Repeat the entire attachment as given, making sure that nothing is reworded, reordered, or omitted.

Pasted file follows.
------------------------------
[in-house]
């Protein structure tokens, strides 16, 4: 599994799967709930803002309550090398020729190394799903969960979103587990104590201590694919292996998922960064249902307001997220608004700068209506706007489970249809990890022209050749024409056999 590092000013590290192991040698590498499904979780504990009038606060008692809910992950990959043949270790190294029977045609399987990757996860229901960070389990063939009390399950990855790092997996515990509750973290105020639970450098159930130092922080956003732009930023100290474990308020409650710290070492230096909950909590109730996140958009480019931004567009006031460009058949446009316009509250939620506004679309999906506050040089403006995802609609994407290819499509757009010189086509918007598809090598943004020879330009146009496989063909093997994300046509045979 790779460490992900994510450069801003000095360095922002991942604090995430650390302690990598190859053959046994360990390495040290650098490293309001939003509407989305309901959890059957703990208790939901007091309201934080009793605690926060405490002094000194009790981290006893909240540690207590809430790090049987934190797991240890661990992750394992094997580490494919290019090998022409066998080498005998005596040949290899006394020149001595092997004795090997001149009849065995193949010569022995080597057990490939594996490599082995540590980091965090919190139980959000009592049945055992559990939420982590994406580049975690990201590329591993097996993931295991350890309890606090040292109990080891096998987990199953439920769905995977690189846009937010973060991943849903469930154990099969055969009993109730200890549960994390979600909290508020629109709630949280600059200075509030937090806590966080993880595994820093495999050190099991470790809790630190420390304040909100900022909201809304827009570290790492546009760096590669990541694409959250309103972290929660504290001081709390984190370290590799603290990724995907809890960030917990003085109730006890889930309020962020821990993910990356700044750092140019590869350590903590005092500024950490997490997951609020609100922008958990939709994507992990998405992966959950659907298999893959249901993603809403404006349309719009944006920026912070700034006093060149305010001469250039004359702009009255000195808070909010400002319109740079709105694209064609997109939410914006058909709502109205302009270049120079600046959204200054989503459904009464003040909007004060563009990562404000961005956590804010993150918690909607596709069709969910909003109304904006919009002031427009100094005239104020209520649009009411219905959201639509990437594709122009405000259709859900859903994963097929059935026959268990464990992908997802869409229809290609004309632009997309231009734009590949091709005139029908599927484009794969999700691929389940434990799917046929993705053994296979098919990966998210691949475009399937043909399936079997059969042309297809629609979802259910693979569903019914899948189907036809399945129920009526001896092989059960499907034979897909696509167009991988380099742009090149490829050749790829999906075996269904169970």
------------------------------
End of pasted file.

[in-house]
């Protein structure tokens, strides 16, 4: 599994799967709930803002309550090398020729190394799903969960979103587990104590201590694919292996998922960064249902307001997220608004700068209506706007489970249809990890022209050749024409056999 590092000013590290192991040698590498499904979780504990009038606060008692809910992950990959043949270790190294029977045609399987990757996860229901960070389990063939009390399950990855790092997996515990509750973290105020639970450098159930130092922080956003732009930023100290474990308020409650710290070492230096909950909590109730996140958009480019931004567009006031460009058949446009316009509250939620506004679309999906506050040089403006995802609609994407290819499509757009010189086509918007598809090598943004020879330009146009496989063909093997994300046509045979 790779460490992900994510450069801003000095360095922002991942604090995430650390302690990598190859053959046994360990390495040290650098490293309001939003509407989305309901959890059957703990208790939901007091309201934080009793605690926060405490002094000194009790981290006893909240540690207590809430790090049987934190797991240890661990992750394992094997580490494919290019090998022409066998080498005998005596040949290899006394020149001595092997004795090997001149009849065995193949010569022995080597057990490939594996490599082995540590980091965090919190139980959000009592049945055992559990939420982590994406580049975690990201590329591993097996993931295991350890309890606090040292109990080891096998987990199953439920769905995977690189846009937010973060991943849903469930154990099969055969009993109730200890549960994390979600909290508020629109709630949280600059200075509030937090806590966080993880595994820093495999050190099991470790809790630190420390304040909100900022909201809304827009570290790492546009760096590669990541694409959250309103972290929660504290001081709390984190370290590799603290990724995907809890960030917990003085109730006890889930309020962020821990993910990356700044750092140019590869350590903590005092500024950490997490997951609020609100922008958990939709994507992990998405992966959950659907298999893959249901993603809403404006349309719009944006920026912070700034006093060149305010001469250039004359702009009255000195808070909010400002319109740079709105694209064609997109939410914006058909709502109205302009270049120079600046959204200054989503459904009464003040909007004060563009990562404000961005956590804010993150918690909607596709069709969910909003109304904006919009002031427009100094005239104020209520649009009411219905959201639509990437594709122009405000259709859900859903994963097929059935026959268990464990992908997802869409229809290609004309632009997309231009734009590949091709005139029908599927484009794969999700691929389940434990799917046929993705053994296979098919990966998210691949475009399937043909399936079997059969042309297809629609979802259910693979569903019914899948189907036809399945129920009526001896092989059960499907034979897909696509167009991988380099742009090149490829050749790829999906075996269904169970």